4 Letter from Nicholson to Patrick Heron (9 February 1954), quoted in Jeremy Lewison, Ben Nicholson, exh. cat. (London: Tate Gallery, 1993), 86.

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Details

  • Title: 11 November 1947 (Mousehole)
  • Creator: Ben Nicholson
  • Date Created: .
  • Physical Dimensions: w585 x h465 cm
  • Type: Painting
  • Rights: © Angela Verren Taunt 2011. All rights reserved, DACS., © Angela Verren Taunt 2011. All rights reserved, DACS.
  • External Link: http://collection.britishcouncil.org/collection/search/9/0/object/45107/0
  • Medium: Oil on canvas mounted on wood
  • Passport: 1949 England, London, New Burlington Galleries 1950 England, London University 1951 USA, Washington, Duncan Phillips Art Gallery 1953 Sweden, Göteborg Konsthall Sweden, Stockholm, Bildande Konst 1954 Netherlands, Amsterdam, Stedelijk Museum 1955 France, Paris, Museé National d'art moderne Belgium, Brussels, Palais Des Beaux-Arts De Bruxelles Switzerland, Zurich, Kunsthaus England, London, Tate Gallery 1956 Rhodesia, Rhodes Centenary Museum of Art 1958 Iraq, Baghdad 1959 Tunisia, Tunis, Maison Associations Culturelles 1960 Scotland, Edinburgh, Museum of Modern Art 1961 Switzerland, Berne, Kunsthallev 1962 England, London, British Council 1963 Hungary, Budapest, Ernst Museum 1964 Czechoslovakia, Prague, Uluv Exhibition Hall Czechoslovakia, Bratislava, Mirbach Palace & Palffy Palace Romania, Bucharest, National Gallery Romania, Iaşi, Palace of Culture 1969 England, London, Tate Gallery 1972 Norway, Oslo, Kunstnerforbundet Norway, Trondhjiem, Kunstforeningen Norway, Bergen, Kunstforeningen Poland, Warsaw, Muzeum Narodowe Poland, Poznań, Muzeum Narodowe Poland, Kraków, Museum Narodowe England, London, Whitechapel Art Gallery England, Southampton City Art Gallery England, London, Whitechapel Art Gallery England, Southampton Art Gallery 1973 England, Carlisle, Public Library, Museum And Art Gallery England, Durham, D.L.I. Museum & Art Centre England, Manchester City Art Gallery England, Bradford City Art Gallery Scotland, Aberdeen City Art Gallery And Museum 1977 France, Les Sables-D'olonne, Musée de l'abbaye Sainte-Croix France, Montbéliard, Musée du Château France, Rouen, Musée des Beaux-arts France, Calais, Musée des Beaux-Arts et de la Dentelle France, Bordeaux, Galerie des Beaux-Arts 1978 France, Nantes, Musée des Beaux-Arts France, Chartres, Musée des Beaux-Arts USA, Buffalo, Albright Knox Art Gallery USA, Washington, Hirschhorn Museum and Sculpture Garden 1979 USA, Brooklyn, The Brooklyn Museum 1980 Wales, Swansea, Glyn Vivian Gallery 1985 England, London, Tate Gallery 1987 Spain, Madrid, Fundación Juan March Portugal, Lisbon, Fundação Calouste Gulbenkian Uk, Penzance, Newlyn Art Gallery London, Royal College of Art France, St Etienne, Museé d'art Moderne 1989 Japan, Hyogo Prefectural Museum of Modern Artv Japan, Kamakura, Museum of Modern Art Tokyo, Setagaya Art Museum 1990 USSR, Kiev, Ukrainian Museum of Fine Art 1991 Luxembourg, Musée National d'Histoire et d'Artv Bulgaria, Sofia, Cyril Methodius Foundation Argentina, Buenos Aires, Museo Nacional de Bellas Artes 1991 Belgium, Brussels, Breydel Building, EEC Commission 1993 England, London Tate Gallery 1994 England, London, British Council France, Saint-Etienne, Musée d’Art Moderne 1998 France, Colmar, Musée d’Unterlinden 2002 Spain, Valencia, IVAM Centre Julio González Germany, Wolfsburg Kunstmuseum 2003 France, Toulouse. Les Abattoirs England, Penzance, Penlee House Gallery and Museum England, Lincoln, Usher Art Gallery England, Doncaster Museum and Art Gallery 2004 Japan, Hayama, The Museum Of Modern Art Japan, Nagoya, Aichi Prefectural Musueum Of Art Japan, Tokyo, Toyko Station Gallery 2005 Oman, Muscat, British Council 2007 Belgium, Ghent, Museum Voor Schone Kunsten 2008 Syria, Damascus, University Of Damascus England, Kendal, Abbot Hall Art Gallery Bexhill-On-Sea, De La Warr Pavilion 2009 England, Tate St Ives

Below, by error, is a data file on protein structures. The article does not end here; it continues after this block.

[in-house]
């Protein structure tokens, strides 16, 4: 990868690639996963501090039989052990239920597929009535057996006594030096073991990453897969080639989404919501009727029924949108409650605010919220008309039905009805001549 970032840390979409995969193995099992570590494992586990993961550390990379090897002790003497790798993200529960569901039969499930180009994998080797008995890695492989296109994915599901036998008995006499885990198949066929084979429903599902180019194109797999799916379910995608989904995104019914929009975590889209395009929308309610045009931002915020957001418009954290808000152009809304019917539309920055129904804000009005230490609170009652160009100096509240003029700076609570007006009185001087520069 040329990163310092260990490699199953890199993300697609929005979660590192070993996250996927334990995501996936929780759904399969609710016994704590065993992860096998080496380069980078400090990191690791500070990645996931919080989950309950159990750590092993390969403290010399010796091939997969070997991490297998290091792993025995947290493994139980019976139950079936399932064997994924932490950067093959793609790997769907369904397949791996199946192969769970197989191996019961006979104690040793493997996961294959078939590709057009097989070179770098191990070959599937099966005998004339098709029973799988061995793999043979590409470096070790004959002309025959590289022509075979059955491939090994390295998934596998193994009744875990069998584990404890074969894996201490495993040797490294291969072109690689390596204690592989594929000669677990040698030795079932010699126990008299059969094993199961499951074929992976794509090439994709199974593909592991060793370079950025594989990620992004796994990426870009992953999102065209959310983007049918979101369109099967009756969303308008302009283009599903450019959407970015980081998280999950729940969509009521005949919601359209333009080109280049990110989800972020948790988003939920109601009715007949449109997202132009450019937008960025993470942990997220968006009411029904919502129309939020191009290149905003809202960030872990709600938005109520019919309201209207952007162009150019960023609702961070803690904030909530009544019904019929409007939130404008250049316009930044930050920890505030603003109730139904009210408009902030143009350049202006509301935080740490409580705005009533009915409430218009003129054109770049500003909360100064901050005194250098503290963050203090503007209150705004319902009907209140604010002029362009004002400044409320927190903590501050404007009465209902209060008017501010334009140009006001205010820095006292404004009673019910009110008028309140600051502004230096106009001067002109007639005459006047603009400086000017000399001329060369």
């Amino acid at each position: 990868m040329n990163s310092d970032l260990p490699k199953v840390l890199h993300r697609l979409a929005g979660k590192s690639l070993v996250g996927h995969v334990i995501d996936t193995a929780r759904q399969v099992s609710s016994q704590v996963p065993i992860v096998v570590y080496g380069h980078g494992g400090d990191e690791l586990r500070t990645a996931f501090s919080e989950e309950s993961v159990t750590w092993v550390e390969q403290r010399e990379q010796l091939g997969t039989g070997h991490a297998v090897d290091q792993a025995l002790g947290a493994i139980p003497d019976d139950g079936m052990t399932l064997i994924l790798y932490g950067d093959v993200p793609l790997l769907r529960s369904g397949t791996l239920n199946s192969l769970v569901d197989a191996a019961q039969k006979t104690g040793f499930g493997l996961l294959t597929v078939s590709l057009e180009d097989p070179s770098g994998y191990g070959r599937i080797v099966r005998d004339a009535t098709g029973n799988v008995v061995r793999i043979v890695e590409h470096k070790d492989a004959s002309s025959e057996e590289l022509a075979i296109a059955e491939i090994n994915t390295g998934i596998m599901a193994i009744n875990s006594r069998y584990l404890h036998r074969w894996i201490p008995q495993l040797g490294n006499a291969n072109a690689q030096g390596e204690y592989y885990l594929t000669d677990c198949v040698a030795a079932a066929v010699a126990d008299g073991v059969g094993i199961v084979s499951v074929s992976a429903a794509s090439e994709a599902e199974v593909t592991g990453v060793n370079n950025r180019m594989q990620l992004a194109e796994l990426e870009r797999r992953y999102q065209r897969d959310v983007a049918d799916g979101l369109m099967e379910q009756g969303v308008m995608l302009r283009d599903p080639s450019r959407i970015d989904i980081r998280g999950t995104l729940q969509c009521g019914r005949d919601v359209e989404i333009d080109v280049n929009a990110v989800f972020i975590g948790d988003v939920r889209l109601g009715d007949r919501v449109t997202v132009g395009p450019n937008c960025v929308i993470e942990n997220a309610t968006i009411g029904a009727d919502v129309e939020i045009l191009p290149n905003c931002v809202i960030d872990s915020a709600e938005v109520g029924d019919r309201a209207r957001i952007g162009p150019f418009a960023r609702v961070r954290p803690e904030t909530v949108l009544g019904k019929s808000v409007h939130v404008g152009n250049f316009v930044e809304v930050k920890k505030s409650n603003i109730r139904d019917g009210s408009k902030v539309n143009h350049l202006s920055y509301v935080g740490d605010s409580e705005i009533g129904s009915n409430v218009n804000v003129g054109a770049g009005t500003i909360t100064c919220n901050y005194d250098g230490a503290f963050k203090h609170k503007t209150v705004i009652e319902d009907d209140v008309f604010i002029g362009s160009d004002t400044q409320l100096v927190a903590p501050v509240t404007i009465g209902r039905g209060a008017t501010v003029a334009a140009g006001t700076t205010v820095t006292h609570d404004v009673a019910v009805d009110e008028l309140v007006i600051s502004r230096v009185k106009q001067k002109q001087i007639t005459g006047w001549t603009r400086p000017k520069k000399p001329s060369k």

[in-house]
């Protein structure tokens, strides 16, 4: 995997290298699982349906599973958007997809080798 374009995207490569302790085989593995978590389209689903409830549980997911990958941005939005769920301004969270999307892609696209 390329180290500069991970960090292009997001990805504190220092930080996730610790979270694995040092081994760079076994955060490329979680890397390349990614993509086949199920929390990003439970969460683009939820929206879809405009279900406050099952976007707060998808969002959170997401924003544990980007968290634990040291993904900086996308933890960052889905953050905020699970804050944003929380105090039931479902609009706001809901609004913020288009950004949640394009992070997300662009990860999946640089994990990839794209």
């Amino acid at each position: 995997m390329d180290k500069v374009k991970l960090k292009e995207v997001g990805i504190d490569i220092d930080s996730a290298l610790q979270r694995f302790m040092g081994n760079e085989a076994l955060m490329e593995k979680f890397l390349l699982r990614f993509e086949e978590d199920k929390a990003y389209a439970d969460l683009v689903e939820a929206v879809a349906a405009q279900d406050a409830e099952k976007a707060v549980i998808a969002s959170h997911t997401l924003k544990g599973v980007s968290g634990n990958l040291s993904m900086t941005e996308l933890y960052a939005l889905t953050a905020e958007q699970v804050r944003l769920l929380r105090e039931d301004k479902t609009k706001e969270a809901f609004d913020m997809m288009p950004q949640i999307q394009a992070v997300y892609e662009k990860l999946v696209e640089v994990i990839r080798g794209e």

• Acquisition: British Council Collection